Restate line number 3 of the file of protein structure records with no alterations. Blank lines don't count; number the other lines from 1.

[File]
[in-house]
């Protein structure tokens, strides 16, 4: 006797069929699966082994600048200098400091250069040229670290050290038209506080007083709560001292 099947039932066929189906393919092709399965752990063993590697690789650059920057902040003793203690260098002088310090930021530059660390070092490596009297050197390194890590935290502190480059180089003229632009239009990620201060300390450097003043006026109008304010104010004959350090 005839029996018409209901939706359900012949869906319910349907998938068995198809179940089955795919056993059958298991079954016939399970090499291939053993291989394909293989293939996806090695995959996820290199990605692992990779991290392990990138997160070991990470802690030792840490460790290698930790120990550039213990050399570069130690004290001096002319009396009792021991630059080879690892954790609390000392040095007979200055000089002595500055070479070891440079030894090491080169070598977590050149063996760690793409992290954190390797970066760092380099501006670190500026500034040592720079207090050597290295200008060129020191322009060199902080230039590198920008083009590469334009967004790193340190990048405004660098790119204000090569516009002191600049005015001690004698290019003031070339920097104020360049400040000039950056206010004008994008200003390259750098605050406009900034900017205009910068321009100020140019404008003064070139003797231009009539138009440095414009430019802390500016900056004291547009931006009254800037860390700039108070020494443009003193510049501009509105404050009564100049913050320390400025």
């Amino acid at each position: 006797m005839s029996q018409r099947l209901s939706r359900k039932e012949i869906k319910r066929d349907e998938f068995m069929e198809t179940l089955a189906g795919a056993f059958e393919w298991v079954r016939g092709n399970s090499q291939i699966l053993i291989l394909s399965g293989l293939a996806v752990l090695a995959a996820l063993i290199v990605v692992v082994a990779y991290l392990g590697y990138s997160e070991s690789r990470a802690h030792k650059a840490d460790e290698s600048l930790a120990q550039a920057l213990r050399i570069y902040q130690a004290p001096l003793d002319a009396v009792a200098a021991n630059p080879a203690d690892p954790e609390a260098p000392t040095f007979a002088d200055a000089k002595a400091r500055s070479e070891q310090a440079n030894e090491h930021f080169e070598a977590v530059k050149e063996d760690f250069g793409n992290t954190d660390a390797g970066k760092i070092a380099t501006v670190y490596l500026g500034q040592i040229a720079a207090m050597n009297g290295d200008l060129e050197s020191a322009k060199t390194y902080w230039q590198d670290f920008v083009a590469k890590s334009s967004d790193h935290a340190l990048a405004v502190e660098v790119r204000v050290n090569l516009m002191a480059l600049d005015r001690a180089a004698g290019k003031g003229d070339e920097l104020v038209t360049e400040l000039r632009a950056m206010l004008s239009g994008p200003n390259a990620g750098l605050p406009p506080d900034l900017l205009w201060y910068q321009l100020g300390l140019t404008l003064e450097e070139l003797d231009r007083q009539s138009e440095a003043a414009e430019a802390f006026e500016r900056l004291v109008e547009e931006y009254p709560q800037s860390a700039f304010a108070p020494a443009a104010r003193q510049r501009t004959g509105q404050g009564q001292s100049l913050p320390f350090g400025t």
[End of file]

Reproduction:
């Amino acid at each position: 006797m005839s029996q018409r099947l209901s939706r359900k039932e012949i869906k319910r066929d349907e998938f068995m069929e198809t179940l089955a189906g795919a056993f059958e393919w298991v079954r016939g092709n399970s090499q291939i699966l053993i291989l394909s399965g293989l293939a996806v752990l090695a995959a996820l063993i290199v990605v692992v082994a990779y991290l392990g590697y990138s997160e070991s690789r990470a802690h030792k650059a840490d460790e290698s600048l930790a120990q550039a920057l213990r050399i570069y902040q130690a004290p001096l003793d002319a009396v009792a200098a021991n630059p080879a203690d690892p954790e609390a260098p000392t040095f007979a002088d200055a000089k002595a400091r500055s070479e070891q310090a440079n030894e090491h930021f080169e070598a977590v530059k050149e063996d760690f250069g793409n992290t954190d660390a390797g970066k760092i070092a380099t501006v670190y490596l500026g500034q040592i040229a720079a207090m050597n009297g290295d200008l060129e050197s020191a322009k060199t390194y902080w230039q590198d670290f920008v083009a590469k890590s334009s967004d790193h935290a340190l990048a405004v502190e660098v790119r204000v050290n090569l516009m002191a480059l600049d005015r001690a180089a004698g290019k003031g003229d070339e920097l104020v038209t360049e400040l000039r632009a950056m206010l004008s239009g994008p200003n390259a990620g750098l605050p406009p506080d900034l900017l205009w201060y910068q321009l100020g300390l140019t404008l003064e450097e070139l003797d231009r007083q009539s138009e440095a003043a414009e430019a802390f006026e500016r900056l004291v109008e547009e931006y009254p709560q800037s860390a700039f304010a108070p020494a443009a104010r003193q510049r501009t004959g509105q404050g009564q001292s100049l913050p320390f350090g400025t």